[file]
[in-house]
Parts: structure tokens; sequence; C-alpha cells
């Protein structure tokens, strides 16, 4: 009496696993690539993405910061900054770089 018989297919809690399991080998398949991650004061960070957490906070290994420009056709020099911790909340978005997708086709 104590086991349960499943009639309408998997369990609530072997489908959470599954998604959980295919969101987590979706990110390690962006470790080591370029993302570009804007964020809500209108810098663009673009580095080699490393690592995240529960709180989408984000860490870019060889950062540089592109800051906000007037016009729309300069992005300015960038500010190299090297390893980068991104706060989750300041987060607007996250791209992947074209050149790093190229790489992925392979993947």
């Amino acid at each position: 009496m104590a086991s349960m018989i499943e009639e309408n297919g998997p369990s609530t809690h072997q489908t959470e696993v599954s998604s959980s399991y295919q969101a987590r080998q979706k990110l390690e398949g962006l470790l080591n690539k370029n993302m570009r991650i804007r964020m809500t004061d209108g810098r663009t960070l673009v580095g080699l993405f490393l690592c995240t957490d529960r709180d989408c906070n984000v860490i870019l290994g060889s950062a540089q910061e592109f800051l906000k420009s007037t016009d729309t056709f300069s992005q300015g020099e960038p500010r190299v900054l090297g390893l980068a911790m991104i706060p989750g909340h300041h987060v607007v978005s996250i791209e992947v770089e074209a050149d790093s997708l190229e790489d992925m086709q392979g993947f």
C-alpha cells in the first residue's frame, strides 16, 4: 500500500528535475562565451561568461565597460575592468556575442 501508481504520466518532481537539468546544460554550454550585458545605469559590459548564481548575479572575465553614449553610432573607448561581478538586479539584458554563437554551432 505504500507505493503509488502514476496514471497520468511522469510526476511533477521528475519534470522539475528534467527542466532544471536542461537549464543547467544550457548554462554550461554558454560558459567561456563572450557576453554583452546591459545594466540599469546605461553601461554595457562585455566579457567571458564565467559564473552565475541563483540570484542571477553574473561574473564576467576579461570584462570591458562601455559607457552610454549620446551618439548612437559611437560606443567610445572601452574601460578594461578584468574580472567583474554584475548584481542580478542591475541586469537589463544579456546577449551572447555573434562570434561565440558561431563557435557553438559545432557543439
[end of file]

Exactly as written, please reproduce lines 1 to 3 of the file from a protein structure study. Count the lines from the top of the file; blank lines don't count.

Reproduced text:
[in-house]
Parts: structure tokens; sequence; C-alpha cells
């Protein structure tokens, strides 16, 4: 009496696993690539993405910061900054770089 018989297919809690399991080998398949991650004061960070957490906070290994420009056709020099911790909340978005997708086709 104590086991349960499943009639309408998997369990609530072997489908959470599954998604959980295919969101987590979706990110390690962006470790080591370029993302570009804007964020809500209108810098663009673009580095080699490393690592995240529960709180989408984000860490870019060889950062540089592109800051906000007037016009729309300069992005300015960038500010190299090297390893980068991104706060989750300041987060607007996250791209992947074209050149790093190229790489992925392979993947």